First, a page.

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artemkorsakov's solution

to Resistor Color in the Java Track

Published at Feb 15 2019 · 2 comments
Test suite

Resistors have color coded bands, where each color maps to a number. The first 2 bands of a resistor have a simple encoding scheme: each color maps to a single number.

These colors are encoded as follows:

  • Black: 0
  • Brown: 1
  • Red: 2
  • Orange: 3
  • Yellow: 4
  • Green: 5
  • Blue: 6
  • Violet: 7
  • Grey: 8
  • White: 9

Mnemonics map the colors to the numbers, that, when stored as an array, happen to map to their index in the array: Better Be Right Or Your Great Big Values Go Wrong.

More information on the color encoding of resistors can be found in the Electronic color code Wikipedia article

Running the tests

You can run all the tests for an exercise by entering

$ gradle test

in your terminal.


Maud de Vries, Erik Schierboom https://github.com/exercism/problem-specifications/issues/1458

Submitting Incomplete Solutions

It's possible to submit an incomplete solution so you can see how others have completed the exercise.


import org.junit.Before;
import org.junit.Test;
import org.junit.Ignore;

import static org.junit.Assert.assertEquals;

public class ResistorColorTest {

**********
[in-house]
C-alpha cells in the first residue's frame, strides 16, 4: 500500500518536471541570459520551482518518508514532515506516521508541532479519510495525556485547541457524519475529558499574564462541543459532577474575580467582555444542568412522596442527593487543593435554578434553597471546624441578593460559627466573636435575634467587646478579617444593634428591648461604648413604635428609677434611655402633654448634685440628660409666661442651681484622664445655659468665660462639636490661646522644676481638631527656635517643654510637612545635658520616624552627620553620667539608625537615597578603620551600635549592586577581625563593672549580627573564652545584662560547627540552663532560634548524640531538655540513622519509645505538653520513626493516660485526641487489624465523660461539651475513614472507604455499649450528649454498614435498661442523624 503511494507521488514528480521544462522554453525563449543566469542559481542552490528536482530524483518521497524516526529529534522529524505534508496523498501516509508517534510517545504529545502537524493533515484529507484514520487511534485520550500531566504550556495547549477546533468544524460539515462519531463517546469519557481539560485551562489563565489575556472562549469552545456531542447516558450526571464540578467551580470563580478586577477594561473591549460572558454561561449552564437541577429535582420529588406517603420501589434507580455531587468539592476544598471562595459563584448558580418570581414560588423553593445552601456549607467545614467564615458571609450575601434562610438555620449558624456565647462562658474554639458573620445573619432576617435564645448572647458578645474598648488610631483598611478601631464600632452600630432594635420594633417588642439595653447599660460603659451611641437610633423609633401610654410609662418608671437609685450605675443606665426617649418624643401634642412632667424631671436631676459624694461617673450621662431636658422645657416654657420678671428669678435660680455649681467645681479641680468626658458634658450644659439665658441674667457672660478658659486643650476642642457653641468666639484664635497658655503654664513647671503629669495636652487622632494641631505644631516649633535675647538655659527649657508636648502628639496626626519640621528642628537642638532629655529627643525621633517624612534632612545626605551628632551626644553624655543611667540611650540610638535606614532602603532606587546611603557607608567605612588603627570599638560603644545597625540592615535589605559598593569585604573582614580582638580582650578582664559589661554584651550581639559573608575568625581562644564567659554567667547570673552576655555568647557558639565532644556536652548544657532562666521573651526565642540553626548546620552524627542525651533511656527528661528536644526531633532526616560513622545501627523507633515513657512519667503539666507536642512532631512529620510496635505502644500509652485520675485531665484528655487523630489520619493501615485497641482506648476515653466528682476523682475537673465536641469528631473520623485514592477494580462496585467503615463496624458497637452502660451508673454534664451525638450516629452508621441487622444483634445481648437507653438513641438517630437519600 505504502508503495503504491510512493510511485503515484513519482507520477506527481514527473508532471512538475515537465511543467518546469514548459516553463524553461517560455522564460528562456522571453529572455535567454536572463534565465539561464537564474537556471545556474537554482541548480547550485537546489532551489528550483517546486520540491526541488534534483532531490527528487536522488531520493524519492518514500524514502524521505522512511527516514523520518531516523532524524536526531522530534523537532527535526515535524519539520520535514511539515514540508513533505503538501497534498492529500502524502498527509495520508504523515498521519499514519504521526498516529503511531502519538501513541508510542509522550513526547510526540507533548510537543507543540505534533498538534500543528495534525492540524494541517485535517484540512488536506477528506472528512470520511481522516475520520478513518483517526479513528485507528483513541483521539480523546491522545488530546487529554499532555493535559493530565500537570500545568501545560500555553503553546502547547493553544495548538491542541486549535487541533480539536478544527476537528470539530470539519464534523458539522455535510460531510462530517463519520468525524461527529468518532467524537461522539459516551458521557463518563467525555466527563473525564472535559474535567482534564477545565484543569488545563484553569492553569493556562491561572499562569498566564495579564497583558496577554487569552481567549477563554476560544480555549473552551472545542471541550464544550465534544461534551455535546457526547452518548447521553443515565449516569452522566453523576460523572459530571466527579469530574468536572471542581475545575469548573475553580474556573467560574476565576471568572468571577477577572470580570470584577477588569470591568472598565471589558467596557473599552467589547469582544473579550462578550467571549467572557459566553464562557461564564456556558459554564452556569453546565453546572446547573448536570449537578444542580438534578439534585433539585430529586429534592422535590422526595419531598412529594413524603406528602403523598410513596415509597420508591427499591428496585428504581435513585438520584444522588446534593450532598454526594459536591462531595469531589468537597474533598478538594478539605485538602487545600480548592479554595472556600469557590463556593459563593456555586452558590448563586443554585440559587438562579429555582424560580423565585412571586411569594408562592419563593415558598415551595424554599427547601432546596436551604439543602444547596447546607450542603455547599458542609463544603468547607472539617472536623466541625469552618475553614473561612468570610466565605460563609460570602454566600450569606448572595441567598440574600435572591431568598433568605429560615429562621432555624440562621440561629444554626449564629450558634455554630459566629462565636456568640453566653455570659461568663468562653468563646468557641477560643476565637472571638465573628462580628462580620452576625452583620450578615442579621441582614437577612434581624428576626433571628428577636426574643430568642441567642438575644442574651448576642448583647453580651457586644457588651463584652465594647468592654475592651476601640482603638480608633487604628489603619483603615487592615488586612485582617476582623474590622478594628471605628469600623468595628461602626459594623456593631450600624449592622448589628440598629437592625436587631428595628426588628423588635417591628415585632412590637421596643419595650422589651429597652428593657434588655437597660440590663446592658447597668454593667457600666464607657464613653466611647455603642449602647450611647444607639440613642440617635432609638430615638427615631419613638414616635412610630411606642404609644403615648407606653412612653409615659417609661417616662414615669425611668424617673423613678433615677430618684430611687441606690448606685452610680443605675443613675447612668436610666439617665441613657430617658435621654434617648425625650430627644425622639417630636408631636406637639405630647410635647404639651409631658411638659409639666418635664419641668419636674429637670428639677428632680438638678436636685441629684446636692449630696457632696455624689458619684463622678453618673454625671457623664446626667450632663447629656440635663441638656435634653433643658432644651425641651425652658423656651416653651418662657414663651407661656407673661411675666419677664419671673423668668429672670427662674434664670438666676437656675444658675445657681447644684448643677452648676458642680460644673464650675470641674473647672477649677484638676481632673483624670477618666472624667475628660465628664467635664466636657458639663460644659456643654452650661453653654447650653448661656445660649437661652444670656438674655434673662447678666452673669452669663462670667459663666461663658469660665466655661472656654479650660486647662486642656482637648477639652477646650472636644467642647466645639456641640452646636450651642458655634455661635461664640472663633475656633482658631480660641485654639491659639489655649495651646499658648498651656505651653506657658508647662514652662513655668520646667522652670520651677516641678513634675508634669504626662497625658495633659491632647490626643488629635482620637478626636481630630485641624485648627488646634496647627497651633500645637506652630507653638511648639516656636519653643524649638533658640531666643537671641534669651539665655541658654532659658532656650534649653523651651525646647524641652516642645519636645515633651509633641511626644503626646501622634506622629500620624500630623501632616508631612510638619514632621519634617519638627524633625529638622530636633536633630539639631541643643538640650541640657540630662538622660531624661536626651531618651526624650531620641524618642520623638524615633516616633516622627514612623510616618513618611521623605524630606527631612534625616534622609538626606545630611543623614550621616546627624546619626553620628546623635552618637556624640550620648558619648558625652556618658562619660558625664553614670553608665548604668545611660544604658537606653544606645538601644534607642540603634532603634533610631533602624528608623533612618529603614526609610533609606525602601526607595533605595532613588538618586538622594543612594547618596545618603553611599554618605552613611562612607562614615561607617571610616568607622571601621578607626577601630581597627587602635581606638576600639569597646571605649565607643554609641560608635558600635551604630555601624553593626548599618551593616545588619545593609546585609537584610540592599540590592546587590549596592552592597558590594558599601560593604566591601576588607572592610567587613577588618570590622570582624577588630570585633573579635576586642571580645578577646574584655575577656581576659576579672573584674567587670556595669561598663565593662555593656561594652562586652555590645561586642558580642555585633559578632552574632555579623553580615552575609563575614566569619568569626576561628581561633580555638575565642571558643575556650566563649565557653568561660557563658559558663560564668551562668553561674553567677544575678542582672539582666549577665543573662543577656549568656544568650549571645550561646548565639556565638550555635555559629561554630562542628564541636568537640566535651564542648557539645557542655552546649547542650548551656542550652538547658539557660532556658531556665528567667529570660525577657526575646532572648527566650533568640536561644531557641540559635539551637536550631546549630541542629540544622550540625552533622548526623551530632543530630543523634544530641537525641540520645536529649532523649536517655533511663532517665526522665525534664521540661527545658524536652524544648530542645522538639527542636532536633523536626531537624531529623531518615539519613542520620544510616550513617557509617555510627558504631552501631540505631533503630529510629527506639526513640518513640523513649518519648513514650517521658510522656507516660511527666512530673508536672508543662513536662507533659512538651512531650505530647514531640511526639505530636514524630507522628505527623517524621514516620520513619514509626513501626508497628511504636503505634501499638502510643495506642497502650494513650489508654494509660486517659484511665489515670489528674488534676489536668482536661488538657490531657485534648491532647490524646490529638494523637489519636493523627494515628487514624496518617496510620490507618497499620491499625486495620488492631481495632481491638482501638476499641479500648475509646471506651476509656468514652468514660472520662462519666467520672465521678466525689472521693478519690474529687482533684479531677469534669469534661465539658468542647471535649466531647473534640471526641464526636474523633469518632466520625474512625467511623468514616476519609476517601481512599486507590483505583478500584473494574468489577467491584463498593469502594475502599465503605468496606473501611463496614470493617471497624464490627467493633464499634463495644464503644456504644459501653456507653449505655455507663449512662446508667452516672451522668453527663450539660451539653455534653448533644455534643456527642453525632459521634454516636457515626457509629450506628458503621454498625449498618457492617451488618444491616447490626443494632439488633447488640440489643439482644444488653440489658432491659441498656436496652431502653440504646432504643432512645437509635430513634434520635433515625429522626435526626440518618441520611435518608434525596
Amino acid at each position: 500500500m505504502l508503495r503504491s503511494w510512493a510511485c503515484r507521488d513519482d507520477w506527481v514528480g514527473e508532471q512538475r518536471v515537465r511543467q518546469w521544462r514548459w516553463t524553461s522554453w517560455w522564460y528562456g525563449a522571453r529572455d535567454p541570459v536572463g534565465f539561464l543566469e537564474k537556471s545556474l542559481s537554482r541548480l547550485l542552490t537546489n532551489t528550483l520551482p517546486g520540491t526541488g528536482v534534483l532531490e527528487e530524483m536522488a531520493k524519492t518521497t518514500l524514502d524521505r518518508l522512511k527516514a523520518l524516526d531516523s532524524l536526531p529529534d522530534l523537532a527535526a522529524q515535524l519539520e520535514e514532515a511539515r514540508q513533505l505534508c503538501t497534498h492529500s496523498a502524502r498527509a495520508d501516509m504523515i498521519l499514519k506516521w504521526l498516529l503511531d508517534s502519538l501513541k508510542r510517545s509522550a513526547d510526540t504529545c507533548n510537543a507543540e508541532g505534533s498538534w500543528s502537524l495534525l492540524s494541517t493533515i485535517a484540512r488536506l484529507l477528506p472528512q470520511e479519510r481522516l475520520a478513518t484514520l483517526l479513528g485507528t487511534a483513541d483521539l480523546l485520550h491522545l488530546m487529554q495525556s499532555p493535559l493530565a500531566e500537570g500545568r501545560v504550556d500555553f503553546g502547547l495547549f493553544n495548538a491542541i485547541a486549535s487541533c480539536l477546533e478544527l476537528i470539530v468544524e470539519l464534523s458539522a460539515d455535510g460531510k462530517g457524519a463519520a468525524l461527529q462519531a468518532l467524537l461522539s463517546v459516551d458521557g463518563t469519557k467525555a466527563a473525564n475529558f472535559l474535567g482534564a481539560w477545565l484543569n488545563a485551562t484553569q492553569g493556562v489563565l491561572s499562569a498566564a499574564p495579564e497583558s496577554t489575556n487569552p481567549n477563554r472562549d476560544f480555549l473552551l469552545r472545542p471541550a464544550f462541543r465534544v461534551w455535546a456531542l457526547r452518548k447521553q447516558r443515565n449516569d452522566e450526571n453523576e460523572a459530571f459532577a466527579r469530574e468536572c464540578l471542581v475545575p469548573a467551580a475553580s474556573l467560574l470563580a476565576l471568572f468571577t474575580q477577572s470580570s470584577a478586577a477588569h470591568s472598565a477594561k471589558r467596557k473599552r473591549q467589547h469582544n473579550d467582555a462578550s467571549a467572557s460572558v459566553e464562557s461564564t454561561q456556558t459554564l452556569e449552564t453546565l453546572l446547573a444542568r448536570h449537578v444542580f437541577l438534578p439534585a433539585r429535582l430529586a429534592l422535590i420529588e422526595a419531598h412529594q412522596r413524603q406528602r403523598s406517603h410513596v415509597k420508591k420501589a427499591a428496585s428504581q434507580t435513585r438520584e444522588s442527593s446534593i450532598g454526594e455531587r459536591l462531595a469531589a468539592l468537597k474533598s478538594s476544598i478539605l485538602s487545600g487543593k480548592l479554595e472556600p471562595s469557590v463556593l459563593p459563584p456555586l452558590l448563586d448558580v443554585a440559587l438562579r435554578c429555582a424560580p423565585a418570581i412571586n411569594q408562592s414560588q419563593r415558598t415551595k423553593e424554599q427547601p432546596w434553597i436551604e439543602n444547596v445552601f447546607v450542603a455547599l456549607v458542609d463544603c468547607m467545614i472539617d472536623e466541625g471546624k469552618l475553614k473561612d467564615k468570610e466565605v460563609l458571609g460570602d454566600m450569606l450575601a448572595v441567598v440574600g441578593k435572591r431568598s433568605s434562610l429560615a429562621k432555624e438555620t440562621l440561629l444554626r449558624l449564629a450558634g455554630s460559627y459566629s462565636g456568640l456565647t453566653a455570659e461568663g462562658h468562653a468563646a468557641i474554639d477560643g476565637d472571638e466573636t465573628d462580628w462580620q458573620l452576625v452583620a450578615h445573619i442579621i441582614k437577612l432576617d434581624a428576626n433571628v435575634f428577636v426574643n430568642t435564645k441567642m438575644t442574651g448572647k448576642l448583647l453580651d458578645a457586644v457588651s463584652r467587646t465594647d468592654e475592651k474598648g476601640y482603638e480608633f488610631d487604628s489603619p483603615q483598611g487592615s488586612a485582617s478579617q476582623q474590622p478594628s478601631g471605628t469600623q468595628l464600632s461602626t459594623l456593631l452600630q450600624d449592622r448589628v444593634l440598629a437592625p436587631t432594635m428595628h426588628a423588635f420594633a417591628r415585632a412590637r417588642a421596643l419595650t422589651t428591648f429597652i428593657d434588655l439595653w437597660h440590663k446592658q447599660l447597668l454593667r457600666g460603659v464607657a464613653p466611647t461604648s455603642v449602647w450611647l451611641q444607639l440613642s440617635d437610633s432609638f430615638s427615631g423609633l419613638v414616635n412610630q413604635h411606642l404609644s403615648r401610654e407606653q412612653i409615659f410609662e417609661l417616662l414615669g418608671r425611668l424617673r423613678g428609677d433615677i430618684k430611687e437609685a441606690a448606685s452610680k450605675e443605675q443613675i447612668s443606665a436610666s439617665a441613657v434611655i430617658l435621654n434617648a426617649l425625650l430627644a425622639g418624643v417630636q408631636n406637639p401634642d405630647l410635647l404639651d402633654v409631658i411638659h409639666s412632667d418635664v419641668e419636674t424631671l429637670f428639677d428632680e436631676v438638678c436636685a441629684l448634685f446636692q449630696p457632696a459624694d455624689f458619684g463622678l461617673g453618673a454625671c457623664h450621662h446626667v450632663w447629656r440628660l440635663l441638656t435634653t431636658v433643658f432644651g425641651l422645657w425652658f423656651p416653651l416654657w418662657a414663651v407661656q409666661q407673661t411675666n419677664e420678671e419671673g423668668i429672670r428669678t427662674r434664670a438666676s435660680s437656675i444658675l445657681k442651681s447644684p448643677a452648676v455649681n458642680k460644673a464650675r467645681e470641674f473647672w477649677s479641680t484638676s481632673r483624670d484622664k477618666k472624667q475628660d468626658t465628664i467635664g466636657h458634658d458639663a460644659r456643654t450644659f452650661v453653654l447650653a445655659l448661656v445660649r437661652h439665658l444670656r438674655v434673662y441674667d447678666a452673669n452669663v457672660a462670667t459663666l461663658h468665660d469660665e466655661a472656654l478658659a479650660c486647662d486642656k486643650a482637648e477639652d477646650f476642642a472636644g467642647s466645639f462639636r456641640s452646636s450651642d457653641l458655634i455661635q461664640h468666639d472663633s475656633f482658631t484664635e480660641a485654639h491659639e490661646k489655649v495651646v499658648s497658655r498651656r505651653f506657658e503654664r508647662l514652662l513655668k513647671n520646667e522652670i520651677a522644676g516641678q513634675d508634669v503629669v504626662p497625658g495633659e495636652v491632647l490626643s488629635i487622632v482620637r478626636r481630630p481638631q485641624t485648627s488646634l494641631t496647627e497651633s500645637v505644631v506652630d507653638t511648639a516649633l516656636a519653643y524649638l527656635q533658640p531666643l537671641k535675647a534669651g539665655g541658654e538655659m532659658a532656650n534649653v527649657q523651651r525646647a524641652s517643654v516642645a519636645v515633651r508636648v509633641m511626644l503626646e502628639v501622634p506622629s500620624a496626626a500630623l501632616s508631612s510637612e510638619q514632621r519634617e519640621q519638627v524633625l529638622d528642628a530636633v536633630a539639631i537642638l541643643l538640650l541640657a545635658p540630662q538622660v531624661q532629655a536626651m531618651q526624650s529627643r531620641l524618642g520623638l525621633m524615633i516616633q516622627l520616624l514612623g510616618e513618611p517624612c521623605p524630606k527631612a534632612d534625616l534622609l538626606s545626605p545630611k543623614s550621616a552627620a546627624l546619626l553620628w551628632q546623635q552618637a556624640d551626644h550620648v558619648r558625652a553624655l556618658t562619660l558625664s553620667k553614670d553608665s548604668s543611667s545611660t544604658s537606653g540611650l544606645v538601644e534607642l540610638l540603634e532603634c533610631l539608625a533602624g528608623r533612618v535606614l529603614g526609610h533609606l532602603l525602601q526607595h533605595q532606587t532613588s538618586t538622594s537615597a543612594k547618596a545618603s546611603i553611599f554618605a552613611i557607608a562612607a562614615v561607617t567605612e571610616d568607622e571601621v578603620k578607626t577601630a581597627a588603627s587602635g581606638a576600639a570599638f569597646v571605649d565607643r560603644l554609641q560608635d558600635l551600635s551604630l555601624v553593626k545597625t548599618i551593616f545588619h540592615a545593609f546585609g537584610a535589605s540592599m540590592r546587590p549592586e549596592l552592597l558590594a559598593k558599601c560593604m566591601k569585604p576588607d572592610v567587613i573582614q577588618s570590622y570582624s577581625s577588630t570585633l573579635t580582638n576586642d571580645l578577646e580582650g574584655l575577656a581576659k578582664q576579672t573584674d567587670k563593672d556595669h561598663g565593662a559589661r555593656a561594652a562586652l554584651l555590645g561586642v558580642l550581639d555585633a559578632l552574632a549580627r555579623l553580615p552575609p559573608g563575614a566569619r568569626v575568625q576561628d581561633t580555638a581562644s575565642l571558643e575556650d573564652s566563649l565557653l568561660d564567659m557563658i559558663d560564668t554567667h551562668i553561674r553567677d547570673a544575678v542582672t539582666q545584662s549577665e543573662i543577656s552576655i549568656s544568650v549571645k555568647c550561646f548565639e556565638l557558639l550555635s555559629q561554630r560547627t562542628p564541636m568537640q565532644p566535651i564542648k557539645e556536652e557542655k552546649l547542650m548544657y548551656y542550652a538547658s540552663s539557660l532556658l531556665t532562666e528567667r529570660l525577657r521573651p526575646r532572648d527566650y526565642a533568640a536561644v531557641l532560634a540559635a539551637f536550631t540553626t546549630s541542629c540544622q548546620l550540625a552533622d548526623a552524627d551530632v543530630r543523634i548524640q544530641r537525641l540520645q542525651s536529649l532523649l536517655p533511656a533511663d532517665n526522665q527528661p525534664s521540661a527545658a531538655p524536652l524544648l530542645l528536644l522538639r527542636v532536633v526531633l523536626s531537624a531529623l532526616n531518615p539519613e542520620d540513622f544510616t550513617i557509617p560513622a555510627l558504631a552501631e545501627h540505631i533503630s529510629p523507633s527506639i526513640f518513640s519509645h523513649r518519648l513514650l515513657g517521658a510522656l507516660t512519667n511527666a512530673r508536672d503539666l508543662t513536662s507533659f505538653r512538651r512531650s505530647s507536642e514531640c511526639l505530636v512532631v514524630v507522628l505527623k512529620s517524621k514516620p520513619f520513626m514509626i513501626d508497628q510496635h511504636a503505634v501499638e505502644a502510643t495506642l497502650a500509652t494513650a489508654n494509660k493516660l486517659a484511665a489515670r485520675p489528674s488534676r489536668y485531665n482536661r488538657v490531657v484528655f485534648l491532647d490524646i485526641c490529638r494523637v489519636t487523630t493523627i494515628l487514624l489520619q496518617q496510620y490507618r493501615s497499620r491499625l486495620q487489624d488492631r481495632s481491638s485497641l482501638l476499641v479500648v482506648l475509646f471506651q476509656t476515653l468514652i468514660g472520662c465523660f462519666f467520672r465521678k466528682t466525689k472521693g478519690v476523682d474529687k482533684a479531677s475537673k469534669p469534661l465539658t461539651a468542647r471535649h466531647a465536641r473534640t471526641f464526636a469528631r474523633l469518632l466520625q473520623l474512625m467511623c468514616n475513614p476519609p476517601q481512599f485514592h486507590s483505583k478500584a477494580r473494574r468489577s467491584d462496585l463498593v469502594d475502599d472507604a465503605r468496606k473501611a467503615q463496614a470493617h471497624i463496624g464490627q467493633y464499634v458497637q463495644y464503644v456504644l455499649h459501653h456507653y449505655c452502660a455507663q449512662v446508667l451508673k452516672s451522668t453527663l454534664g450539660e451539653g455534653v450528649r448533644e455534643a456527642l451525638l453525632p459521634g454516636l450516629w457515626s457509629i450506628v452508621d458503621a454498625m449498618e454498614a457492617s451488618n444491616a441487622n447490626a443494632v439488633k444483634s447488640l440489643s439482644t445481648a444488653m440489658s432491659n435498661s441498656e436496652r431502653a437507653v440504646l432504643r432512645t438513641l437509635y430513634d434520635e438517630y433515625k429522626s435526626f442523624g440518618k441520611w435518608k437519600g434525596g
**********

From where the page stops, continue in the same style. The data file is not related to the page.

private ResistorColor resistorColor;

    public void setup() {
        resistorColor = new ResistorColor();

    public void testBlackColorCode() {
        String input = "black";
        int expected = 0;

        assertEquals(expected, resistorColor.colorCode(input));

    @Ignore("Remove to run test")
    public void testWhiteColorCode() {
        String input = "white";
        int expected = 9;

        assertEquals(expected, resistorColor.colorCode(input));

    @Ignore("Remove to run test")
    public void testOrangeColorCode() {
        String input = "orange";
        int expected = 3;

        assertEquals(expected, resistorColor.colorCode(input));

    @Ignore("Remove to run test")
    public void testColors() {
        String[] expected = {"black", "brown", "red", "orange", "yellow", "green", "blue", "violet", "grey", "white"};

        assertEquals(expected, resistorColor.colors());
import java.util.Arrays;

class ResistorColor {
    int colorCode(String color) {
        return Colors.valueOf(color).ordinal();

    Object[] colors() {
        return Arrays.stream(Colors.values()).map(Enum::name).toArray(String[]::new);

    private enum Colors {
        black, brown, red, orange, yellow, green, blue, violet, grey, white

Community comments

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Avatar of uzilan

Hi! Enums has an in-build ordinal value which holds their position as an int. You could therefore skip num and use ordinal() instead.

Also, instead of collecting the stream to a list and then converting it to an array, you can use Stream.toArray() instead.

Avatar of artemkorsakov

Hi, uzilan! Thank you for your comment - now I know a little more. I will apply this in my work.

What can you learn from this solution?

A huge amount can be learned from reading other people’s code. This is why we wanted to give exercism users the option of making their solutions public.

Here are some questions to help you reflect on this solution and learn the most from it.

  • What compromises have been made?
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